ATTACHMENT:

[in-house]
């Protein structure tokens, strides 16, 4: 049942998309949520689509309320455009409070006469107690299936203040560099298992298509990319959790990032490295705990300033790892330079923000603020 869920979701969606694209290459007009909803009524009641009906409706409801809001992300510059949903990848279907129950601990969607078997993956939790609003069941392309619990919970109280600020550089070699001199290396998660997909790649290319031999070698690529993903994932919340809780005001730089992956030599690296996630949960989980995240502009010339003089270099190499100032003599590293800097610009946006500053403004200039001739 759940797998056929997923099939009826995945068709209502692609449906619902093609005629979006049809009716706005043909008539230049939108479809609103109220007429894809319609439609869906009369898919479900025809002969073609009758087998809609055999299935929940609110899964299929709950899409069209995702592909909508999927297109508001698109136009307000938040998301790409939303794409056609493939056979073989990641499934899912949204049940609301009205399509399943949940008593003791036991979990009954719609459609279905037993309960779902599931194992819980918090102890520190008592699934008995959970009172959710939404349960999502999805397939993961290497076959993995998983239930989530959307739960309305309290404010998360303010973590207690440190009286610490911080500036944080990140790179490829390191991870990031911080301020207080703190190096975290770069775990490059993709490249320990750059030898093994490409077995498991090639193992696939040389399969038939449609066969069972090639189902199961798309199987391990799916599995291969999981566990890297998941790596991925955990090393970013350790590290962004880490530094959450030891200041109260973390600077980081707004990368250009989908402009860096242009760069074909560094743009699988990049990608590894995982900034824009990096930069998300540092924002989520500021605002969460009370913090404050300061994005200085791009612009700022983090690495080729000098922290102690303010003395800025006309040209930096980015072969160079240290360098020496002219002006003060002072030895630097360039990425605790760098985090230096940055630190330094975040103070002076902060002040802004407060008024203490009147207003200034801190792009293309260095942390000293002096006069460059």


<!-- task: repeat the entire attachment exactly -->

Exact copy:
[in-house]
């Protein structure tokens, strides 16, 4: 049942998309949520689509309320455009409070006469107690299936203040560099298992298509990319959790990032490295705990300033790892330079923000603020 869920979701969606694209290459007009909803009524009641009906409706409801809001992300510059949903990848279907129950601990969607078997993956939790609003069941392309619990919970109280600020550089070699001199290396998660997909790649290319031999070698690529993903994932919340809780005001730089992956030599690296996630949960989980995240502009010339003089270099190499100032003599590293800097610009946006500053403004200039001739 759940797998056929997923099939009826995945068709209502692609449906619902093609005629979006049809009716706005043909008539230049939108479809609103109220007429894809319609439609869906009369898919479900025809002969073609009758087998809609055999299935929940609110899964299929709950899409069209995702592909909508999927297109508001698109136009307000938040998301790409939303794409056609493939056979073989990641499934899912949204049940609301009205399509399943949940008593003791036991979990009954719609459609279905037993309960779902599931194992819980918090102890520190008592699934008995959970009172959710939404349960999502999805397939993961290497076959993995998983239930989530959307739960309305309290404010998360303010973590207690440190009286610490911080500036944080990140790179490829390191991870990031911080301020207080703190190096975290770069775990490059993709490249320990750059030898093994490409077995498991090639193992696939040389399969038939449609066969069972090639189902199961798309199987391990799916599995291969999981566990890297998941790596991925955990090393970013350790590290962004880490530094959450030891200041109260973390600077980081707004990368250009989908402009860096242009760069074909560094743009699988990049990608590894995982900034824009990096930069998300540092924002989520500021605002969460009370913090404050300061994005200085791009612009700022983090690495080729000098922290102690303010003395800025006309040209930096980015072969160079240290360098020496002219002006003060002072030895630097360039990425605790760098985090230096940055630190330094975040103070002076902060002040802004407060008024203490009147207003200034801190792009293309260095942390000293002096006069460059």